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NZ and the emissions scams

Written By: - Date published: 7:02 am, December 18th, 2015 - 11 comments
Categories: accountability, climate change, global warming, spin - Tags: , , , ,

Yesterday in The Herald:

NZ achieved emissions reduction targets: Paula Bennett

New Zealand has achieved its first round of emissions reduction targets and is on track to meet its 2020 target, Climate Change Minister Paula Bennett says.

In the first commitment period in the Kyoto Protocol, New Zealand had to reduce its greenhouse gas emissions to 1990 levels between 2008 and 2012.

Mrs Bennett said the target was reached through a combination of emissions reductions, the capture of carbon through forestry, and international trading.

The ministry said New Zealand’s greenhouse gas emissions had increased by more than 42 per cent since 1990, but these had been offset by carbon sequestration and the purchase of carbon credits.

New Zealand’s dependence on buying carbon credits has been criticised by some climate scientists, who described them as “hot air” credits which do nothing to reduce atmosphere-warming emissions. …

The Herald piece briefly identifies the problems with the claim that we meet our targets. I/S at No Right Turn went much further with two excellent posts, which are reprinted (with permission and full acknowledgement of his work) below.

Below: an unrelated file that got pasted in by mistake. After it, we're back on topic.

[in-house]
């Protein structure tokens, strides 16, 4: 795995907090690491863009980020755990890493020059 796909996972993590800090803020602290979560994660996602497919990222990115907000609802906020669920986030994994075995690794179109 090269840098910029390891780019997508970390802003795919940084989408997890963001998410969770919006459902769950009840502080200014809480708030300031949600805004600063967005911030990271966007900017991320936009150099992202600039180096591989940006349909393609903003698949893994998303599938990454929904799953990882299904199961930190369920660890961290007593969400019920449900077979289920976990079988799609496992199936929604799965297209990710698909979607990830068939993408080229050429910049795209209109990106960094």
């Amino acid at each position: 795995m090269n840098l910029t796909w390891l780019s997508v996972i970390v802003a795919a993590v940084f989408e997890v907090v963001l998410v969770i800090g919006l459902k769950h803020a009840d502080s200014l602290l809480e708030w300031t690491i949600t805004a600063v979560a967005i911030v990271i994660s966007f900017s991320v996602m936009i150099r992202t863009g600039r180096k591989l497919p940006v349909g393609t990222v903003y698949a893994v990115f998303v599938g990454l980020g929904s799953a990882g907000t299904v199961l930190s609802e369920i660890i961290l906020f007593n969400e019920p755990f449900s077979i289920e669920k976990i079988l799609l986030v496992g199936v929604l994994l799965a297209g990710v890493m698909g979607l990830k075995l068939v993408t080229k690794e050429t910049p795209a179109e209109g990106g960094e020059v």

Climate change: A policy based on fraud

The government released a pile of climate change reports today on its Kyoto Protocol CP1 and CP2 (to which we are not a party) obligations. And they expose the naked fraud which lies at the heart of our climate change policy.

First up, Kyoto. Under the Kyoto Protocol, New Zealand had accepted a target of limiting its net average emissions over the to 2008 – 2012 period to gross 1990 levels. Which in practice meant a target of 309.5 million tons over five years. So how did we do? Our emissions kept increasing, and in fact increased by around 20%, but thanks to the net-gross scam, we were able to use forest reductions to cover that. So, we met our CP1 target, fairly, within the (broadly accepted) Kyoto rules. And according to those rules, the surplus can be “banked” against targets for later commitment periods.

But then the real scam begins. Because according to our CP1 “true-up” report, we paid for a huge chunk of our emissions with international units. Most of this is ERU’s under Kyoto’s Joint Implementation mechanism, and a staggering 86.3 million tons of that came from the Ukraine – where huge amounts of credits were issued fraudulently and as part of an international criminal scam. But we’re also using 16 million tons of Kyoto Certified Emissions Reductions issued under the Clean Development Mechanism. These are also hugely problematic – around 50% of CERs were issued for destruction of refrigerant gases – gases which had been produced solely so they could be destroyed for credit. Which is why such “credits” are no longer accepted, and cannot be used in Kyoto’s second commitment period.

But Kyoto CP1 Assigned Amount Units can. And by paying for our CP1 obligation with these dubious and possibly fraudulent credits, New Zealand has assured that it has a huge surplus of AAU. 123.75 million tons worth, or about two years worth of emissions. And predictably, we’re using this banked credit to “pay” to “meet” our self-imposed CP2 target: